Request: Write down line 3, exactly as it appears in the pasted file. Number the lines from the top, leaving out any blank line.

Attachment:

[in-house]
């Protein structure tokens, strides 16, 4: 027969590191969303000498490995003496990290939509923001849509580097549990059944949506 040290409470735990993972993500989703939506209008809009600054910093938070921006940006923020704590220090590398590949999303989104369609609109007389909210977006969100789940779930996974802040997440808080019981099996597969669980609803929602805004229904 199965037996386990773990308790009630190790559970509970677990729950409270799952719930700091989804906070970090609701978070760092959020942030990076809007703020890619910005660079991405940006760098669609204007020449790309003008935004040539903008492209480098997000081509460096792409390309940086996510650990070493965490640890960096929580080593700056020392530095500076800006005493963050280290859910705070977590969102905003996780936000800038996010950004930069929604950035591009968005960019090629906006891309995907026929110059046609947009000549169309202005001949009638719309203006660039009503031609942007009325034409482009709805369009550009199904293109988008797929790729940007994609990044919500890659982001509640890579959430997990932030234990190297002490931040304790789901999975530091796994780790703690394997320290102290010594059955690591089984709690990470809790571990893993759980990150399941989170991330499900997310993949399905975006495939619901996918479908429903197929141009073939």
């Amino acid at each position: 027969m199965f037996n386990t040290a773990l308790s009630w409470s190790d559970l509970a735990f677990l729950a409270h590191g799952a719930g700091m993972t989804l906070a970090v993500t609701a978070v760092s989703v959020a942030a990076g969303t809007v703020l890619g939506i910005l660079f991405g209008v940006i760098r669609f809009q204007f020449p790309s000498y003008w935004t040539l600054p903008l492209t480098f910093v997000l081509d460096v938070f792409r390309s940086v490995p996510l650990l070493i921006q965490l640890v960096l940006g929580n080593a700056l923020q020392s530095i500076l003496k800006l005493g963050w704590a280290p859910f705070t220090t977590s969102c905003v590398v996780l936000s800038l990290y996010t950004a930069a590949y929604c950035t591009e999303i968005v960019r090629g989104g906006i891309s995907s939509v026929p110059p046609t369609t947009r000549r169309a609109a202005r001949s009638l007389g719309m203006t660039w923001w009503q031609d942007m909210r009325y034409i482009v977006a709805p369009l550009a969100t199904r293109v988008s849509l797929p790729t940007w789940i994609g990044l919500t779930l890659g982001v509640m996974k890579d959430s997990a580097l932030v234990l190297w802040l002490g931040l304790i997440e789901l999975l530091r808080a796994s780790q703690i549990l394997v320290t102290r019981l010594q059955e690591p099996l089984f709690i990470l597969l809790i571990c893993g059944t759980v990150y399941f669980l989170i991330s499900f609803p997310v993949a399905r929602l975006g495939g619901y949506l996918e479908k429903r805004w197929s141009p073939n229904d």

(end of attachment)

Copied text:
């Amino acid at each position: 027969m199965f037996n386990t040290a773990l308790s009630w409470s190790d559970l509970a735990f677990l729950a409270h590191g799952a719930g700091m993972t989804l906070a970090v993500t609701a978070v760092s989703v959020a942030a990076g969303t809007v703020l890619g939506i910005l660079f991405g209008v940006i760098r669609f809009q204007f020449p790309s000498y003008w935004t040539l600054p903008l492209t480098f910093v997000l081509d460096v938070f792409r390309s940086v490995p996510l650990l070493i921006q965490l640890v960096l940006g929580n080593a700056l923020q020392s530095i500076l003496k800006l005493g963050w704590a280290p859910f705070t220090t977590s969102c905003v590398v996780l936000s800038l990290y996010t950004a930069a590949y929604c950035t591009e999303i968005v960019r090629g989104g906006i891309s995907s939509v026929p110059p046609t369609t947009r000549r169309a609109a202005r001949s009638l007389g719309m203006t660039w923001w009503q031609d942007m909210r009325y034409i482009v977006a709805p369009l550009a969100t199904r293109v988008s849509l797929p790729t940007w789940i994609g990044l919500t779930l890659g982001v509640m996974k890579d959430s997990a580097l932030v234990l190297w802040l002490g931040l304790i997440e789901l999975l530091r808080a796994s780790q703690i549990l394997v320290t102290r019981l010594q059955e690591p099996l089984f709690i990470l597969l809790i571990c893993g059944t759980v990150y399941f669980l989170i991330s499900f609803p997310v993949a399905r929602l975006g495939g619901y949506l996918e479908k429903r805004w197929s141009p073939n229904d």